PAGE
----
The development of high-yielding and delicious sweet potato varieties beganright here in Louisiana more than 70 years ago. The late Julian C. Miller and others at the Louisiana Agricultural Experiment Station discovered how to induce flowering and seed set by trellisingsweet potato vines onto fences.
The LSU AgCenter has the most successful record of commercialization of intellectualproperty within the LSU System and, in fact, within higher education in Louisiana. Since 2000, nine new companies have been started based on licensing technology from the AgCenter.
Managing crops on the loess soils of the Midsouth is difficult because they contain little organic matter and erode easily. Generally, these fields are small compared to delta alluvial fields; however, they often have considerable variability in soil texture. The variability is often created by land-leveling for irrigation and drainage. Variability presents producers with an opportunity to manage these problems in a site-specific manner.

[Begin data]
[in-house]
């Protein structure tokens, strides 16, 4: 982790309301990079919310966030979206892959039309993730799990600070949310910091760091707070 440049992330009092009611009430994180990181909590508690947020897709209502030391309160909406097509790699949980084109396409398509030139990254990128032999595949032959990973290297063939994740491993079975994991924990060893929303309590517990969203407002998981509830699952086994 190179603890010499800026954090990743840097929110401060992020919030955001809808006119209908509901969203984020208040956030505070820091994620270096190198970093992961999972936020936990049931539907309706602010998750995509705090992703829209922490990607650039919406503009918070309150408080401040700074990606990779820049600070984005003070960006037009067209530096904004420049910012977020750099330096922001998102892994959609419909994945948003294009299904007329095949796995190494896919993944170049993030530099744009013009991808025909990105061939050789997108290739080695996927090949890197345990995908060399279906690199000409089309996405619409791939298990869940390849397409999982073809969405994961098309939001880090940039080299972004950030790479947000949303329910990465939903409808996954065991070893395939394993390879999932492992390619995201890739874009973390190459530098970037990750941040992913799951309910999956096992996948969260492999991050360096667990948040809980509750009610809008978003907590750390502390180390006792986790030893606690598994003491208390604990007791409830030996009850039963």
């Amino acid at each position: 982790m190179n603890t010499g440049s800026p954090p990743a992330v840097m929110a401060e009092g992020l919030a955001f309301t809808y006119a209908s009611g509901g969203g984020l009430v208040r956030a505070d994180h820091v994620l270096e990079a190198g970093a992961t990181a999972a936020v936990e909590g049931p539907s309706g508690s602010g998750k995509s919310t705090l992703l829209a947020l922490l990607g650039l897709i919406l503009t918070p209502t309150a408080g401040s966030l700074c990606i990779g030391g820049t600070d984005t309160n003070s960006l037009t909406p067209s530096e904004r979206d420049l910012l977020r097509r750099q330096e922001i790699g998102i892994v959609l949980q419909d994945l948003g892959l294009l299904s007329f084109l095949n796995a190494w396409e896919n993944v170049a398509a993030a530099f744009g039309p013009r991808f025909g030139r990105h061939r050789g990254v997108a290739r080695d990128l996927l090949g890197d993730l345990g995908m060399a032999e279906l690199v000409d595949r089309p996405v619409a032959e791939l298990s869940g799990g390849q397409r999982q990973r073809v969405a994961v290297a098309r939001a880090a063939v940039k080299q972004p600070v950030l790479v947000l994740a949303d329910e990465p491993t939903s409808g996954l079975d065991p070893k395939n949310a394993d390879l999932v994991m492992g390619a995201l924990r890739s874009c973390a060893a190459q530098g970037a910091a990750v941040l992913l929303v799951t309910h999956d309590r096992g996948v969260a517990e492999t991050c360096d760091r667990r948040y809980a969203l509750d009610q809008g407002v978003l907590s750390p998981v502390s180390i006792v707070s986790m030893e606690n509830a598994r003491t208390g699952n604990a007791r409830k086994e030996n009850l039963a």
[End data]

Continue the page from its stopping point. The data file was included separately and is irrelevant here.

Although he may be known to the culinary world as a leading New Orleans chef, John Besh also is a leading proponent of serving locally grown foods in his four restaurants.
In the 1970s, actor Bill Saluga used the line: “You can call me Ray, or you can call me Jay. . .” When talking about Louisiana sweet potatoes or yams, there seems to be a similar confusion.
Why do people eat sweet potatoes? Because they are sweet! A new variety, Evangeline, just released by the LSU AgCenter, will satisfy those who want a really sweet sweet potato.